3 Important Keys to Our Philosophy of Care
Before COVID-19 changed our daily lives, Lauren Villagran of the El Paso Times had the opportunity to tour a Southwest Key shelter in El Paso and share her observations. Read Lauren’s article here to hear about her experiences and her interviews with Southwest Key Case Manager and youth in multiple El Paso area shelters.
We’re thankful for Lauren’s spotlight on the unification process for unaccompanied minors and we thought we’d take a moment to share a few important keys to our philosophy of care that are present from the moment youth enter our shelter to the day they are unified and leave the shelter. Read on to learn three important keys to care in our unaccompanied minor shelters.
Key #1: Safety
Southwest Key shelters prioritize the safety, protection and dignity of the minors in the shelters. The majority of those in our care are 13-17 year-old boys and girls, mostly from Guatemala, Honduras and El Salvador. The vast majority of these young men and women have come to the U.S. on their own (unaccompanied) to escape poverty, violence or danger in their countries. The identities of shelter residents are private and protected from the general public, as a safety precaution.
Key #2: Going above and beyond compliance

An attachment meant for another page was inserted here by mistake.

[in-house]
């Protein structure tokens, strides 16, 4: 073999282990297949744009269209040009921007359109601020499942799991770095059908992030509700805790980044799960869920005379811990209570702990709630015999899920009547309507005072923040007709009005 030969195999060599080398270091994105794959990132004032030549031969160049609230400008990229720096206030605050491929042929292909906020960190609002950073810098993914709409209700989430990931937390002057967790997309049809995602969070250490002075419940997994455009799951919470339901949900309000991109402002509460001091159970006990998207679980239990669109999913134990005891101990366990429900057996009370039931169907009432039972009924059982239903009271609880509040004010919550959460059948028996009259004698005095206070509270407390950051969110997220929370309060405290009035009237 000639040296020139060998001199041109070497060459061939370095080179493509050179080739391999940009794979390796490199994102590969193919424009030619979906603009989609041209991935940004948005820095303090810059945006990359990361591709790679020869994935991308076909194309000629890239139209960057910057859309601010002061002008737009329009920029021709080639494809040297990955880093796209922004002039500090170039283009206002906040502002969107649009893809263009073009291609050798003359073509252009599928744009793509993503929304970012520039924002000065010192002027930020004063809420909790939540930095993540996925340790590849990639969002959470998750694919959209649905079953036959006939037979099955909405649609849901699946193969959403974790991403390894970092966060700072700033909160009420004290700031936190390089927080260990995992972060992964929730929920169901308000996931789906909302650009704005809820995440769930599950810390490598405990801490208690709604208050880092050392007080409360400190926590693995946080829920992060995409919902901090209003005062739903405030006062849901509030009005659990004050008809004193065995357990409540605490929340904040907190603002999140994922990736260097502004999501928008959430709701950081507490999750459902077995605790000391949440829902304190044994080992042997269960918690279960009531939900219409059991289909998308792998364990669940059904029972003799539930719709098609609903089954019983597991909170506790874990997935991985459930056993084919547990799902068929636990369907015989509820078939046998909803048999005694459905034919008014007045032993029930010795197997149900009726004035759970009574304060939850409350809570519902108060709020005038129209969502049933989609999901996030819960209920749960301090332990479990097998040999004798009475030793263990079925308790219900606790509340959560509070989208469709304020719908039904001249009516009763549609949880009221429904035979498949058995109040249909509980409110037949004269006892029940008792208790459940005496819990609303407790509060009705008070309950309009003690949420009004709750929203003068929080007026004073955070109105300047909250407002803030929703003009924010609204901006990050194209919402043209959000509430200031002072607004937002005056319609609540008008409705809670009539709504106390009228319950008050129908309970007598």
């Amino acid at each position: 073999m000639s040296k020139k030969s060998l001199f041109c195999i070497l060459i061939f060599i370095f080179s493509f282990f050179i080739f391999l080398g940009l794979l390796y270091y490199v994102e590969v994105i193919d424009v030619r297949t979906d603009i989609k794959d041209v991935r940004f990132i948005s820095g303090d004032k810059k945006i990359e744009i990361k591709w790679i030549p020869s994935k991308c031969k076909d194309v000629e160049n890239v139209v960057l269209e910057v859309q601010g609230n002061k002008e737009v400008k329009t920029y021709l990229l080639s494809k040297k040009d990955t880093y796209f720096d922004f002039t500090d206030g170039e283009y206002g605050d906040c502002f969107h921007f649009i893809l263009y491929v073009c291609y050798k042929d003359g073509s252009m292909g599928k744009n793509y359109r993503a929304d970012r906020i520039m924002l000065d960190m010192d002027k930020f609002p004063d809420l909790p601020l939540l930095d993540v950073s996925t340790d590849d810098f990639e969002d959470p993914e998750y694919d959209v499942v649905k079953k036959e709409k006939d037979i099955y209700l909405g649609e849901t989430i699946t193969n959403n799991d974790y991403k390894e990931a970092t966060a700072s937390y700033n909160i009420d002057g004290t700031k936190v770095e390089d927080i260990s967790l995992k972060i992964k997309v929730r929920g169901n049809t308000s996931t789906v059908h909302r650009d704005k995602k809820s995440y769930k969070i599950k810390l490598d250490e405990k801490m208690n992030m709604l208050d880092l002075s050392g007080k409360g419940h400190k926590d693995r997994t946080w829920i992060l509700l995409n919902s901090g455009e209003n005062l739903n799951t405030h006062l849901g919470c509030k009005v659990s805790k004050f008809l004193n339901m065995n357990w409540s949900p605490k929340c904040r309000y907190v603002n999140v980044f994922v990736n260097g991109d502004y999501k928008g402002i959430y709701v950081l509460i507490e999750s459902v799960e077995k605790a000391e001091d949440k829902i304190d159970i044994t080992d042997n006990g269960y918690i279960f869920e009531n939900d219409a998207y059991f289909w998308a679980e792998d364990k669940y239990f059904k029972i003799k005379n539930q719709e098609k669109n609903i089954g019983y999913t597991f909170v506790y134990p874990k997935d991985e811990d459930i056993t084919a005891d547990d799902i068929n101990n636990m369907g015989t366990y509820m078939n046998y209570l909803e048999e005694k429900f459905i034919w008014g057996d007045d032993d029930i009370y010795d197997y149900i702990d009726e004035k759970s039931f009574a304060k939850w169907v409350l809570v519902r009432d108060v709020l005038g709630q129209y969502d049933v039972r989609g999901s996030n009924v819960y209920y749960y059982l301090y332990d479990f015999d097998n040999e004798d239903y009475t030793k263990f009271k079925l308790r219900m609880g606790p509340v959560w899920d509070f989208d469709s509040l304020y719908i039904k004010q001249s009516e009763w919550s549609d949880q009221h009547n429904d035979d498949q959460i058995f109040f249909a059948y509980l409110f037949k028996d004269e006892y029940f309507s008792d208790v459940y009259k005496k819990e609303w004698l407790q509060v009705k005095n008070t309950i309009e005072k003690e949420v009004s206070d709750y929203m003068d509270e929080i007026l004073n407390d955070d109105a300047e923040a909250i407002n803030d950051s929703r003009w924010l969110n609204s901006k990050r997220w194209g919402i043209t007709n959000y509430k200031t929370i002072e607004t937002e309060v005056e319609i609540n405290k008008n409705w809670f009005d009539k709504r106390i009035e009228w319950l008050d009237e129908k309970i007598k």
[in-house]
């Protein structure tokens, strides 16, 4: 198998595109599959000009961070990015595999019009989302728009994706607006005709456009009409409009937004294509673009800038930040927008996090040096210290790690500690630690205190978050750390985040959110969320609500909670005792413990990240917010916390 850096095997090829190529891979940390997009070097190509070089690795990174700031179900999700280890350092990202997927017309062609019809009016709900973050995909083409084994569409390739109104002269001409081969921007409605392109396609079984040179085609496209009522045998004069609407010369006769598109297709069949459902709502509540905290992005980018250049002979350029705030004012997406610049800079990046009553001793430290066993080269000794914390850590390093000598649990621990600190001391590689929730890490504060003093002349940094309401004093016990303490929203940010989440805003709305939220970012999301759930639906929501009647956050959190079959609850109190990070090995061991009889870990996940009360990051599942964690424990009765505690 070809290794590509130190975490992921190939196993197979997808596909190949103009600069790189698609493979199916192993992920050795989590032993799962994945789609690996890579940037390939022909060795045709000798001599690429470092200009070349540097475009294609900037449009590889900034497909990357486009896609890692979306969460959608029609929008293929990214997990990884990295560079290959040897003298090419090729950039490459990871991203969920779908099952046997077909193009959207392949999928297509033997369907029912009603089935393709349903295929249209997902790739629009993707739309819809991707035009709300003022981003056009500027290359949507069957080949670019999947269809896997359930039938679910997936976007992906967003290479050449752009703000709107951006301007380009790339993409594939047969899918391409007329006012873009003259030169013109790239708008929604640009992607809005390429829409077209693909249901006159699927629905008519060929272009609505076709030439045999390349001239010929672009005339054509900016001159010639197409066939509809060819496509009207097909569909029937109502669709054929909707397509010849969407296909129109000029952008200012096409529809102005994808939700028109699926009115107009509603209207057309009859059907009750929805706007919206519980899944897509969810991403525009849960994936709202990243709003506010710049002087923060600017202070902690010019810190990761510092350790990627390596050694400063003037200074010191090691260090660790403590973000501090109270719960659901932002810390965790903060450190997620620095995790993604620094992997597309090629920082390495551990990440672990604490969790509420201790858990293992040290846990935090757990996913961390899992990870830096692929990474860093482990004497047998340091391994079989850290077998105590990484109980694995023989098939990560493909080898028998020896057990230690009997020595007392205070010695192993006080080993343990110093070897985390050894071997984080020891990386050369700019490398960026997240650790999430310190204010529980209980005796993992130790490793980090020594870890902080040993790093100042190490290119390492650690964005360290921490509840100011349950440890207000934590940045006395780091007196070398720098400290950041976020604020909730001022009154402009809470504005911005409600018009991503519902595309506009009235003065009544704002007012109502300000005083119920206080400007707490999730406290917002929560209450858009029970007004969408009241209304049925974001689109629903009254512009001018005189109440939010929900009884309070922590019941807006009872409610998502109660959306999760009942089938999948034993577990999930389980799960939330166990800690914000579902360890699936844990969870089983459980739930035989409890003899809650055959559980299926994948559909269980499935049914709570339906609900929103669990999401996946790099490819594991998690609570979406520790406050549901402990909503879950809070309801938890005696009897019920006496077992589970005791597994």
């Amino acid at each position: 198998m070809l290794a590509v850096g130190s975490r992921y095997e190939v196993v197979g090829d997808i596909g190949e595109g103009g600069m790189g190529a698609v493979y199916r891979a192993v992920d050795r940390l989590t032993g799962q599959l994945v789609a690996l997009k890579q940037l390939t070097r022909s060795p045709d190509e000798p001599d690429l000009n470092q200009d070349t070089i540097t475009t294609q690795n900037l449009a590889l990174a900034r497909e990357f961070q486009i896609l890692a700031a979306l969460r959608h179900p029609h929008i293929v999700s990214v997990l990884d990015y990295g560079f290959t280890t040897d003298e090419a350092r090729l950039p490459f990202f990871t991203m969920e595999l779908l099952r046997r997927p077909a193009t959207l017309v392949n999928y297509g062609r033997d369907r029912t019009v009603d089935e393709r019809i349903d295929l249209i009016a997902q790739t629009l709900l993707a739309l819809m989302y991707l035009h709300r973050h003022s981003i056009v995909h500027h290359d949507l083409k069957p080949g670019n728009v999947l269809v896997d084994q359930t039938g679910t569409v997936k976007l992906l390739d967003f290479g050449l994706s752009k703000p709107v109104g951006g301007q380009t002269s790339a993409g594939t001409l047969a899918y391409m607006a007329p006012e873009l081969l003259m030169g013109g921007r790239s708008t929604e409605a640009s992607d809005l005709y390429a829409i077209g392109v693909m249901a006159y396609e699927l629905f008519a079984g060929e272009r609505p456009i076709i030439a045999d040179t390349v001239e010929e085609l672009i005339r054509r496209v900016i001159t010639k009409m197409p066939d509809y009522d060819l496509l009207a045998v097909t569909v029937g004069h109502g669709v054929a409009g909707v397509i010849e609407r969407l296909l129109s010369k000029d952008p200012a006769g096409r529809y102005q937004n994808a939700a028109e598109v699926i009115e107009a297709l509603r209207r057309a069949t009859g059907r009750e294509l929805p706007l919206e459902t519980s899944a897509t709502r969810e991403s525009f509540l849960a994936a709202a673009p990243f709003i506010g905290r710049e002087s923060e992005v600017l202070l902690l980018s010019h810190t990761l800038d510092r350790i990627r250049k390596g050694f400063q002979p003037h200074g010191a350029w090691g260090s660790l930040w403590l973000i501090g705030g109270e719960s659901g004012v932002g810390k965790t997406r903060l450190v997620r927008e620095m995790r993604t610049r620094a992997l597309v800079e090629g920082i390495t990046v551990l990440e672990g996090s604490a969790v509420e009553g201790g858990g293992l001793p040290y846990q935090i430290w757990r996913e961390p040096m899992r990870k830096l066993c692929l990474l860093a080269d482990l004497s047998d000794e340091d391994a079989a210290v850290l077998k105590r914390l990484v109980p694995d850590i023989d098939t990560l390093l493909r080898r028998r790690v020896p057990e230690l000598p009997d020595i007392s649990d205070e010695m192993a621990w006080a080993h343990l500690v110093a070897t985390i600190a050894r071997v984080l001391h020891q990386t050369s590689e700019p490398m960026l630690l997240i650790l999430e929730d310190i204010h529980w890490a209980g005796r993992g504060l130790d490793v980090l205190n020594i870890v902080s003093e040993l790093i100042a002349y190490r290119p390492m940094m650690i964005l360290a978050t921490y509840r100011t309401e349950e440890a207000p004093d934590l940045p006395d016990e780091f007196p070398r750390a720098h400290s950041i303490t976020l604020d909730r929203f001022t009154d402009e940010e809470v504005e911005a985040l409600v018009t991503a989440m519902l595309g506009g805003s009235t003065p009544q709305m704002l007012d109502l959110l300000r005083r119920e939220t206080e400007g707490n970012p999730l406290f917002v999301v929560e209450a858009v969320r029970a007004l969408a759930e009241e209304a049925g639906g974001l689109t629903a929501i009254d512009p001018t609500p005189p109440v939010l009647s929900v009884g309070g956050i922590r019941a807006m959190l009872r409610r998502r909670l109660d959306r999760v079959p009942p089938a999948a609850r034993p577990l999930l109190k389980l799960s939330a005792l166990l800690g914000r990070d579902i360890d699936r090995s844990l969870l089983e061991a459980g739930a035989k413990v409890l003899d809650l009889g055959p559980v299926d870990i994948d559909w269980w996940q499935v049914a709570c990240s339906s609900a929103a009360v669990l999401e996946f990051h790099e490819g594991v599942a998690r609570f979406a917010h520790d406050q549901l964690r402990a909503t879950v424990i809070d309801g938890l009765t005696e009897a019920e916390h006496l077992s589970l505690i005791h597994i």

Southwest Key operates state-licensed shelters where immigrant minors are required by federal law to be cared for in the least restrictive setting possible while case managers work to unify youth with family or sponsors in the U.S. While we are careful to ensure our shelters are compliant for licensing, we also feel that they should be treated with care that goes beyond simple compliance.
Every boy and girl sleeps in his or her own bed in a dormitory-style setting and is provided new clothing, shoes and toiletries. All youth also have access to pro-bono legal counsel, during and after their stay at all Southwest Key shelters. There are no law enforcement personnel in our shelters.
Youth in our care are able to learn English, make friends, play outside, eat healthy meals, talk regularly with loved ones on the phone and prepare for a new life in the U.S. Our staff are trained as childcare providers, committed to sharing respect and compassion and instilling optimism and courage in each child we serve.
Key #3: Shelters as a temporary home
Our goal is to unify unaccompanied minors with loved ones or sponsors as swiftly as possible while abiding by strict federal requirements required to ensure their safety.
During their stay, each youth receives a medical exam by a licensed primary care provider within 48 hours of arrival. Southwest Key medical staff provide basic medical care 24 hours a day. Any youth that requires examinations by specialists or hospital care are transported by Southwest Key to appropriate medical facilities.
While we do our best to create a welcoming space for unaccompanied minors, we know that the best environment for them is with their families.
Southwest Key aims to place youth with their parents or guardians as quickly as possible. Sometimes it can take a while, depending on how easy it is to find sponsors, how long it takes to run background checks for those sponsors and how equipped the sponsors are to care for youth. The case managers work closely with the consulate to expedite this process.